Tanguay, Walleye on playoff thresholdWritten by Chris Schmidbauer | | email@example.com
It has been has been an unlikely journey to the Glass City for Toledo Walleye center Maxime Tanguay. The 22 year old thought his fall would be spent in the classroom and not on the ice.
“I had played two years of junior hockey, after being drafted by the Chicago Blackhawks,” Tanguay said. “They didn’t sign me though, and I was all set to begin school at Dalhousie University in Halifax, Nova Scotia.”
Tanguay’s agent called him just before school started, and told him an opportunity had presented itself in Rockford, the AHL affiliate of the Blackhawks. Tanguay would be signed to a two way contract, which meant Tanguay would be available to be sent down in the minor leagues without having to clear waivers.
“I thought I would try it for a year, and if it didn’t work out I am a young guy and I can always go back to school,” he said. “I thought I had more to offer, and I went into camp with a positive attitude.”
Tanguay was sent to Toledo at the end of training camp, after Rockford had no available roster spot for him. The 5 foot 11 Tanguay was pleased with his camp and was looking forward to start the season in Toledo.
“There were a few guys from Rockford who came down with me, and I focused on getting off to a good start,” he said.
Tanguay got off to a great start, and he was a big reason the Walleye were sitting atop the American Conference’s North Division at Christmas time.
But several key players were called up to Rockford just as the Walleye began to hit their stride, which meant Tanguay would be relied on more by his teammates.
“It is something that happens on every team,” Tanguay said. “As soon as you are doing well, all of the players start getting called up, and it makes it hard to stay on top.”
The Walleye dropped in the standings, but the team never lost sight of this season’s main goal: a berth in the ECHL playoffs.
“We just focused on the team that you are in that moment,” Tanguay said. “All you can do is go out and do the best you can. Nothing good comes of dwelling on who is no longer on the team.”
After 25 games, Tanguay is the team leader in points, second on the team in goals, and he is first in assists. The Quebec native has been happy with his results this season.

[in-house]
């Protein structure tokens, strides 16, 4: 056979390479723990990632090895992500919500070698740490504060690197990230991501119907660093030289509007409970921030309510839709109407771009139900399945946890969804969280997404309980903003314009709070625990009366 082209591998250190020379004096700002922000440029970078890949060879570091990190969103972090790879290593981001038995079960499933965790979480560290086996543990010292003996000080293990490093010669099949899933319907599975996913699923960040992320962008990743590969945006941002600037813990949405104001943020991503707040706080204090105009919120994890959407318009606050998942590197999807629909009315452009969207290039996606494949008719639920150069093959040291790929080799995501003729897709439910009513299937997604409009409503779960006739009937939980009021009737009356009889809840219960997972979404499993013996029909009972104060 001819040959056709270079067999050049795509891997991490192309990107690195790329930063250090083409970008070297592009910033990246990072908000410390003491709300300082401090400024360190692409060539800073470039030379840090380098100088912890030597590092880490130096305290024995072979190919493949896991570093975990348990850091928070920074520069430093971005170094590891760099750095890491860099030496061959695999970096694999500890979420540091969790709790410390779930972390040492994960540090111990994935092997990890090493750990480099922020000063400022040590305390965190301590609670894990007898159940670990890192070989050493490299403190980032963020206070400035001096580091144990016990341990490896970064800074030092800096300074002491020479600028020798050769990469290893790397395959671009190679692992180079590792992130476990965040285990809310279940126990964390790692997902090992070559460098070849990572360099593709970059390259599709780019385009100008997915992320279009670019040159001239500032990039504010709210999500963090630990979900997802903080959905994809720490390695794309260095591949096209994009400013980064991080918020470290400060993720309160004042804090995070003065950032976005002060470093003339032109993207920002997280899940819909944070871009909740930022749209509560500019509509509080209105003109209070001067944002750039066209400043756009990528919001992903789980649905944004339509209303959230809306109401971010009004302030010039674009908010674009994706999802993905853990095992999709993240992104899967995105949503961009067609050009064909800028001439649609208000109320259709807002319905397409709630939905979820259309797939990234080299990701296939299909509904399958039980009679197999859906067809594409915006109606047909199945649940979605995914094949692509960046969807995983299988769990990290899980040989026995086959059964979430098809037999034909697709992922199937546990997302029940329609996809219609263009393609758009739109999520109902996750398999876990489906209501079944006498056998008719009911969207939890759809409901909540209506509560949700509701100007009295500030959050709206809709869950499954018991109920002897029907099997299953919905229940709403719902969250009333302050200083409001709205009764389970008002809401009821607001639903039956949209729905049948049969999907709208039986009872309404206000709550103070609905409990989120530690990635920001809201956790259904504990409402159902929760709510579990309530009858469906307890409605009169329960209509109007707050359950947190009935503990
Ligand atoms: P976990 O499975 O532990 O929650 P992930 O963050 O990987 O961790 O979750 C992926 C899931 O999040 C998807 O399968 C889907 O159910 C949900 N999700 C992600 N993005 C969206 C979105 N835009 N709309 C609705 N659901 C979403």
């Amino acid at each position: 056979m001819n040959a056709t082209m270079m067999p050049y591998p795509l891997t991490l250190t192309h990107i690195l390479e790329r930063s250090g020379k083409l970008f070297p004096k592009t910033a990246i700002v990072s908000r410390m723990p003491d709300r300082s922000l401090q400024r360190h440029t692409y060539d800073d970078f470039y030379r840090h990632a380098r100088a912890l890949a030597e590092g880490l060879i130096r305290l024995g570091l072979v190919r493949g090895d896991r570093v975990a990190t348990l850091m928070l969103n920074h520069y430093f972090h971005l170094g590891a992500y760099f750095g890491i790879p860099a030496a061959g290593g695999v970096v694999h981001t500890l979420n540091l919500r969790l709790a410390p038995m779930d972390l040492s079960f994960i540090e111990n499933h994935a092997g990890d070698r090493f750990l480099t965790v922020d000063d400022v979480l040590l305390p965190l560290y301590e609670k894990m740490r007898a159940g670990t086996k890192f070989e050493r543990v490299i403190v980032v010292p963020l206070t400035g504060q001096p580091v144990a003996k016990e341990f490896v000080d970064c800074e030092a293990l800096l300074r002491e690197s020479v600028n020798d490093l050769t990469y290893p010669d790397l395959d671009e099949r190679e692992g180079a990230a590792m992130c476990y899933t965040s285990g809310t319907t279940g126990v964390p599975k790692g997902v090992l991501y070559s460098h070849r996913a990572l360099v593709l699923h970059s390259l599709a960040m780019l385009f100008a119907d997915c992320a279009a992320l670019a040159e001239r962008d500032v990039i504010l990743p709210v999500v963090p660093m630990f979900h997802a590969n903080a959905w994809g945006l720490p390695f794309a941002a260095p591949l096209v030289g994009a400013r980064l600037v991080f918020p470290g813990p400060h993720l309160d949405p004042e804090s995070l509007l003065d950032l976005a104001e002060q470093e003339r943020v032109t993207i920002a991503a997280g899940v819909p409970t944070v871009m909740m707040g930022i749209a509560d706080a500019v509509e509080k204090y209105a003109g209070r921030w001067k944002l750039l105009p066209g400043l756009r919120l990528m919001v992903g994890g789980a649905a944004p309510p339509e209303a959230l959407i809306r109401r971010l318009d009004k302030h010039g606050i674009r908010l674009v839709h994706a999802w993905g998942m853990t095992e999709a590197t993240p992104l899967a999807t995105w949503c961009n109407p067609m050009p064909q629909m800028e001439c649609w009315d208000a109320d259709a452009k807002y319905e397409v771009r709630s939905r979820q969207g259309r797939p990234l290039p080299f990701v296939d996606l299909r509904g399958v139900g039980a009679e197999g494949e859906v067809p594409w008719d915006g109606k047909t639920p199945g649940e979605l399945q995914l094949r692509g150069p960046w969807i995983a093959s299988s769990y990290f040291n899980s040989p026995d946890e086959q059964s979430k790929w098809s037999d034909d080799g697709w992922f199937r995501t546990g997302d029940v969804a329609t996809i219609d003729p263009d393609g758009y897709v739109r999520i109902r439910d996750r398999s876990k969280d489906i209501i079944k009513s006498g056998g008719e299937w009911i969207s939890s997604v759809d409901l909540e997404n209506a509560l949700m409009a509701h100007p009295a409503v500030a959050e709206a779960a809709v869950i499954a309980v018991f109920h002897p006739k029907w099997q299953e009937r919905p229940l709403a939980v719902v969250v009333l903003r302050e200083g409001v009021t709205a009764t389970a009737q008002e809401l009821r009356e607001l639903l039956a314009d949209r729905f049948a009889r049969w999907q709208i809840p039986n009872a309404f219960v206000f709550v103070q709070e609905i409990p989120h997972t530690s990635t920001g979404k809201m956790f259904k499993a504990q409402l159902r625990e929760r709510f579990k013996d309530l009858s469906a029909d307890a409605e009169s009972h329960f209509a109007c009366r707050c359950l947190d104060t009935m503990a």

“I am pretty pumped with how I have been playing all year,” Tanguay said. “I really have been working hard, and I got on a roll early on in the season, and I have kind of rode that throughout most of this year.”
Walleye coach Nick Vitucci has taken notice of Tanguay’s play too, and he said it has been crucial to the team’s success this season.
“Maxime brings an enthusiasm every day to the arena, and he is a very creative offensively,” Vitucci said. “He has been a guy we have relied on all season, and we are going to need him to continue to do that down the stretch.”
Tanguay is appreciative of the job Vitucci of the job has done with the Walleye.
“Nick has done a fantastic job with us this season,” Tanguay said. “He has helped me out by putting me in a position to succeed, and he is a guy that has been easy to get behind and believe in the things he teaches us.”
Tanguay said he is grateful to his teammates too, and he said that a lot of his success is due to them as well.
“I have been fortunate to play around some talented players,” he said. “Everybody knows their roles on this team, and that has helped me in my play too, because we all know each other style of play.”
Tanguay also has an ace in his pocket that many other players do not have. His brother Alex is a member of the Tampa Bay Lightning of the NHL, and Maxime said his older brother has been a nice resource for him this season.
“My brother has helped me out a lot,” he said. “He is given me some advice after seeing some of my games, and I can ask him questions about what I can do to make it to the NHL. I have a great relationship with him.”
But no matter how great of an individual season he has, Tanguay says that his ultimate goal is still the playoffs. Currently, the Walleye are tied for seventh seed with Reading, and if the team does make the playoffs, Tanguay expects the Walleye to make some noise.
“I think we have a great shot if we get in,” he said. “We have a good team, and we got a great chance to go far and maybe win a Kelly Cup. I think we have a talented group here, and if we step up, we can surprise a lot of people.”
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